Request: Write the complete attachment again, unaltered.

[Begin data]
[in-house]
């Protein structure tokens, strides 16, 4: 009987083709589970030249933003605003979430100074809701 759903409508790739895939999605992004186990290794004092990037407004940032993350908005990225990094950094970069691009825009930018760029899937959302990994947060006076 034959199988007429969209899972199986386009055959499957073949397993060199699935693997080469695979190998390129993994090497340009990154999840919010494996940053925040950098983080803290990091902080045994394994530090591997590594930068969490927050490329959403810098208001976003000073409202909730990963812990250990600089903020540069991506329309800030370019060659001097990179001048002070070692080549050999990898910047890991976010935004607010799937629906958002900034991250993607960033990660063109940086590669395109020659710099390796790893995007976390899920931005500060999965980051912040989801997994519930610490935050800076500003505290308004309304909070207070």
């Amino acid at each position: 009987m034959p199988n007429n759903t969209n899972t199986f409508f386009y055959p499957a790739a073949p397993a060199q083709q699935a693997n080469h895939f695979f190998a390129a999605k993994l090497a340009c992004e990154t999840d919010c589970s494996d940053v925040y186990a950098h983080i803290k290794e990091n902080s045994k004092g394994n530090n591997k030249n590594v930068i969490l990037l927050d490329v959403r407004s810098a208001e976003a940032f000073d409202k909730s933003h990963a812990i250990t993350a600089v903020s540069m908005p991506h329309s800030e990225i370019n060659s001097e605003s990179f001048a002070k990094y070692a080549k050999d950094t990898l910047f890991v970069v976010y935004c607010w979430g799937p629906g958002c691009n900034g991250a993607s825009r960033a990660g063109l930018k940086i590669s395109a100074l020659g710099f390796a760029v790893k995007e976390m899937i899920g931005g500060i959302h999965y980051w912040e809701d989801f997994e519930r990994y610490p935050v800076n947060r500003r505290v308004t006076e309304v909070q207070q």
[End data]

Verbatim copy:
[in-house]
């Protein structure tokens, strides 16, 4: 009987083709589970030249933003605003979430100074809701 759903409508790739895939999605992004186990290794004092990037407004940032993350908005990225990094950094970069691009825009930018760029899937959302990994947060006076 034959199988007429969209899972199986386009055959499957073949397993060199699935693997080469695979190998390129993994090497340009990154999840919010494996940053925040950098983080803290990091902080045994394994530090591997590594930068969490927050490329959403810098208001976003000073409202909730990963812990250990600089903020540069991506329309800030370019060659001097990179001048002070070692080549050999990898910047890991976010935004607010799937629906958002900034991250993607960033990660063109940086590669395109020659710099390796790893995007976390899920931005500060999965980051912040989801997994519930610490935050800076500003505290308004309304909070207070």
């Amino acid at each position: 009987m034959p199988n007429n759903t969209n899972t199986f409508f386009y055959p499957a790739a073949p397993a060199q083709q699935a693997n080469h895939f695979f190998a390129a999605k993994l090497a340009c992004e990154t999840d919010c589970s494996d940053v925040y186990a950098h983080i803290k290794e990091n902080s045994k004092g394994n530090n591997k030249n590594v930068i969490l990037l927050d490329v959403r407004s810098a208001e976003a940032f000073d409202k909730s933003h990963a812990i250990t993350a600089v903020s540069m908005p991506h329309s800030e990225i370019n060659s001097e605003s990179f001048a002070k990094y070692a080549k050999d950094t990898l910047f890991v970069v976010y935004c607010w979430g799937p629906g958002c691009n900034g991250a993607s825009r960033a990660g063109l930018k940086i590669s395109a100074l020659g710099f390796a760029v790893k995007e976390m899937i899920g931005g500060i959302h999965y980051w912040e809701d989801f997994e519930r990994y610490p935050v800076n947060r500003r505290v308004t006076e309304v909070q207070q």